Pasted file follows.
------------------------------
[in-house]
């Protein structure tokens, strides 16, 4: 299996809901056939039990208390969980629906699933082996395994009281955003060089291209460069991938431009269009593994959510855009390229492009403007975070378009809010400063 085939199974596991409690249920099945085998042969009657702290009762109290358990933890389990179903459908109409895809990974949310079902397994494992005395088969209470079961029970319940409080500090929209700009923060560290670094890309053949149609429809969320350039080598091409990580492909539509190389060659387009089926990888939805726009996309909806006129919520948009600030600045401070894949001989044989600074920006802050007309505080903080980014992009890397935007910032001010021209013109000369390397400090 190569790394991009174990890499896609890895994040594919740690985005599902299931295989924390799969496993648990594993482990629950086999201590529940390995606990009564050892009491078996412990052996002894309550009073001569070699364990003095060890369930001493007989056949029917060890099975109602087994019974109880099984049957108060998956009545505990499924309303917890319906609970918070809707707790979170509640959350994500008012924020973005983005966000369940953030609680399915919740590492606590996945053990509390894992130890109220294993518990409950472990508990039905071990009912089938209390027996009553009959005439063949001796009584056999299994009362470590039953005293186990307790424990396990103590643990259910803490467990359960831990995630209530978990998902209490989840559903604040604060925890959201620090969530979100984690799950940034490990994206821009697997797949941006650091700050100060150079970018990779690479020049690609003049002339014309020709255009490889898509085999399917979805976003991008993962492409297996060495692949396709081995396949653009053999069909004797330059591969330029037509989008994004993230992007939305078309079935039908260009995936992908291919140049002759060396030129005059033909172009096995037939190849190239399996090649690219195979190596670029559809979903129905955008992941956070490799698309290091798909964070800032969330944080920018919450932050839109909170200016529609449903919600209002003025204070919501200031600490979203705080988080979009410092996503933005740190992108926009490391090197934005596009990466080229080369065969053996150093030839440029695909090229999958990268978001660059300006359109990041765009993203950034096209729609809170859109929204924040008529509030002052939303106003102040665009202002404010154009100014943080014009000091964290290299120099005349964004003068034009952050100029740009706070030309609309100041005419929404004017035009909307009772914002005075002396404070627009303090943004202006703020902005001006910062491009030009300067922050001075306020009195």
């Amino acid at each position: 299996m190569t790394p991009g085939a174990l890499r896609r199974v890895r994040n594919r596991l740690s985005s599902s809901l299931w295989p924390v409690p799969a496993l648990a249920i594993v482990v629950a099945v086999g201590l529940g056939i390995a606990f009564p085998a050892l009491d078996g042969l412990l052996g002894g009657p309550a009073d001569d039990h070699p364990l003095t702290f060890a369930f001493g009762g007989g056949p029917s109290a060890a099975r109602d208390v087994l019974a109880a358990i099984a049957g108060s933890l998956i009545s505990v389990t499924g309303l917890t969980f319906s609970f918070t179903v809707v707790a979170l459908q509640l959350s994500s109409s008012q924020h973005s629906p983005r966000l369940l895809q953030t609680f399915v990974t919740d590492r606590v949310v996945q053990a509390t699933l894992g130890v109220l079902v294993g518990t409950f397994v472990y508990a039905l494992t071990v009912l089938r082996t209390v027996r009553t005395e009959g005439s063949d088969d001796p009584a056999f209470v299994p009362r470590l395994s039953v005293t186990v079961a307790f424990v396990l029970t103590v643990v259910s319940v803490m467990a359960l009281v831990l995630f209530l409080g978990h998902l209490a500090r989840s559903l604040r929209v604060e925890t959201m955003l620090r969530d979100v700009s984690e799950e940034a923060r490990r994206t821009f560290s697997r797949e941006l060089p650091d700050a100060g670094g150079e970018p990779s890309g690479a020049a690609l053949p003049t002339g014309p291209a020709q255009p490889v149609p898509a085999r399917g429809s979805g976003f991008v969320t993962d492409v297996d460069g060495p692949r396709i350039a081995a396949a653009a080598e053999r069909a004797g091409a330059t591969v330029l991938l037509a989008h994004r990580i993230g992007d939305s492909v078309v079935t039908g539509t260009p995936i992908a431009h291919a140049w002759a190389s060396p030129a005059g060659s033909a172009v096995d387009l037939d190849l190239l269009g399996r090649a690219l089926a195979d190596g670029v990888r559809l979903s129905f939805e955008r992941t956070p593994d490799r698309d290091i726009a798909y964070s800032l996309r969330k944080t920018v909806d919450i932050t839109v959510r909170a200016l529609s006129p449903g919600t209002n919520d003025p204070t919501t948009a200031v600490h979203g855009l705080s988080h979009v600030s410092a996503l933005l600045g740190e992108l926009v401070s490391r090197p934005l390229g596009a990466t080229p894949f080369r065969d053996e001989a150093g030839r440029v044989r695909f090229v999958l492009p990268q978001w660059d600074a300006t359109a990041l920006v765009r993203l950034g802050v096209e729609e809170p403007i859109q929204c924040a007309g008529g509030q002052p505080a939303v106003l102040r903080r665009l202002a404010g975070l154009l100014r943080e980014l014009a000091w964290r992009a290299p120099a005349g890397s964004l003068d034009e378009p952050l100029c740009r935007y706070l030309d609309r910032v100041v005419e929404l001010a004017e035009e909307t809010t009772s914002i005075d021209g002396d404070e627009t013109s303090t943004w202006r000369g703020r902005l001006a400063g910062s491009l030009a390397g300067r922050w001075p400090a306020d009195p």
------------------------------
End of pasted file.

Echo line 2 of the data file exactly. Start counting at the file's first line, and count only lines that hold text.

């Protein structure tokens, strides 16, 4: 299996809901056939039990208390969980629906699933082996395994009281955003060089291209460069991938431009269009593994959510855009390229492009403007975070378009809010400063 085939199974596991409690249920099945085998042969009657702290009762109290358990933890389990179903459908109409895809990974949310079902397994494992005395088969209470079961029970319940409080500090929209700009923060560290670094890309053949149609429809969320350039080598091409990580492909539509190389060659387009089926990888939805726009996309909806006129919520948009600030600045401070894949001989044989600074920006802050007309505080903080980014992009890397935007910032001010021209013109000369390397400090 190569790394991009174990890499896609890895994040594919740690985005599902299931295989924390799969496993648990594993482990629950086999201590529940390995606990009564050892009491078996412990052996002894309550009073001569070699364990003095060890369930001493007989056949029917060890099975109602087994019974109880099984049957108060998956009545505990499924309303917890319906609970918070809707707790979170509640959350994500008012924020973005983005966000369940953030609680399915919740590492606590996945053990509390894992130890109220294993518990409950472990508990039905071990009912089938209390027996009553009959005439063949001796009584056999299994009362470590039953005293186990307790424990396990103590643990259910803490467990359960831990995630209530978990998902209490989840559903604040604060925890959201620090969530979100984690799950940034490990994206821009697997797949941006650091700050100060150079970018990779690479020049690609003049002339014309020709255009490889898509085999399917979805976003991008993962492409297996060495692949396709081995396949653009053999069909004797330059591969330029037509989008994004993230992007939305078309079935039908260009995936992908291919140049002759060396030129005059033909172009096995037939190849190239399996090649690219195979190596670029559809979903129905955008992941956070490799698309290091798909964070800032969330944080920018919450932050839109909170200016529609449903919600209002003025204070919501200031600490979203705080988080979009410092996503933005740190992108926009490391090197934005596009990466080229080369065969053996150093030839440029695909090229999958990268978001660059300006359109990041765009993203950034096209729609809170859109929204924040008529509030002052939303106003102040665009202002404010154009100014943080014009000091964290290299120099005349964004003068034009952050100029740009706070030309609309100041005419929404004017035009909307009772914002005075002396404070627009303090943004202006703020902005001006910062491009030009300067922050001075306020009195």